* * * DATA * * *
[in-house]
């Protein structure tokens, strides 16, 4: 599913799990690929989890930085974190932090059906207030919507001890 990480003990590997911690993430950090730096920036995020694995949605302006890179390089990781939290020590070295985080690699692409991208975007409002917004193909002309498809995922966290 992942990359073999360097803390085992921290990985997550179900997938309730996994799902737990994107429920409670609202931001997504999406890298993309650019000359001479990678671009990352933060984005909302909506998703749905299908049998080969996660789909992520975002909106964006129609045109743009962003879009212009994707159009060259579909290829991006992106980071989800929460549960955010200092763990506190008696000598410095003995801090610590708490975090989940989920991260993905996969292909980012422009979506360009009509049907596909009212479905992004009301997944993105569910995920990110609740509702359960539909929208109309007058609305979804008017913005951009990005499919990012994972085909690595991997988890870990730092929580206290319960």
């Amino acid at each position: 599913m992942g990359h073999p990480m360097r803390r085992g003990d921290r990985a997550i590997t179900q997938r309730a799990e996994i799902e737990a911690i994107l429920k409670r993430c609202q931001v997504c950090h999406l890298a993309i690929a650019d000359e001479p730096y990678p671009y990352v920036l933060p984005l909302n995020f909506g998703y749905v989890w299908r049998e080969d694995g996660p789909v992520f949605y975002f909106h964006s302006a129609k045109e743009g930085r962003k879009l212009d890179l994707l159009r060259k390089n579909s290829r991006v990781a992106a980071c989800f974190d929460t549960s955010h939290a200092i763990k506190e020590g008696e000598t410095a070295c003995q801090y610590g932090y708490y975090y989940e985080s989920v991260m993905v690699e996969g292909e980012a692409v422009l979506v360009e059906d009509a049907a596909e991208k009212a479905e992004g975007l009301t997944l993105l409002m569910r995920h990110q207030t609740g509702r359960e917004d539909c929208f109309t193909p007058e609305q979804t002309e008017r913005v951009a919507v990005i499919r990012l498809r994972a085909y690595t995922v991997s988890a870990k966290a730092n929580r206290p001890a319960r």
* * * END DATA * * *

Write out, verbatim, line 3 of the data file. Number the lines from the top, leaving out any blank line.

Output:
């Amino acid at each position: 599913m992942g990359h073999p990480m360097r803390r085992g003990d921290r990985a997550i590997t179900q997938r309730a799990e996994i799902e737990a911690i994107l429920k409670r993430c609202q931001v997504c950090h999406l890298a993309i690929a650019d000359e001479p730096y990678p671009y990352v920036l933060p984005l909302n995020f909506g998703y749905v989890w299908r049998e080969d694995g996660p789909v992520f949605y975002f909106h964006s302006a129609k045109e743009g930085r962003k879009l212009d890179l994707l159009r060259k390089n579909s290829r991006v990781a992106a980071c989800f974190d929460t549960s955010h939290a200092i763990k506190e020590g008696e000598t410095a070295c003995q801090y610590g932090y708490y975090y989940e985080s989920v991260m993905v690699e996969g292909e980012a692409v422009l979506v360009e059906d009509a049907a596909e991208k009212a479905e992004g975007l009301t997944l993105l409002m569910r995920h990110q207030t609740g509702r359960e917004d539909c929208f109309t193909p007058e609305q979804t002309e008017r913005v951009a919507v990005i499919r990012l498809r994972a085909y690595t995922v991997s988890a870990k966290a730092n929580r206290p001890a319960r």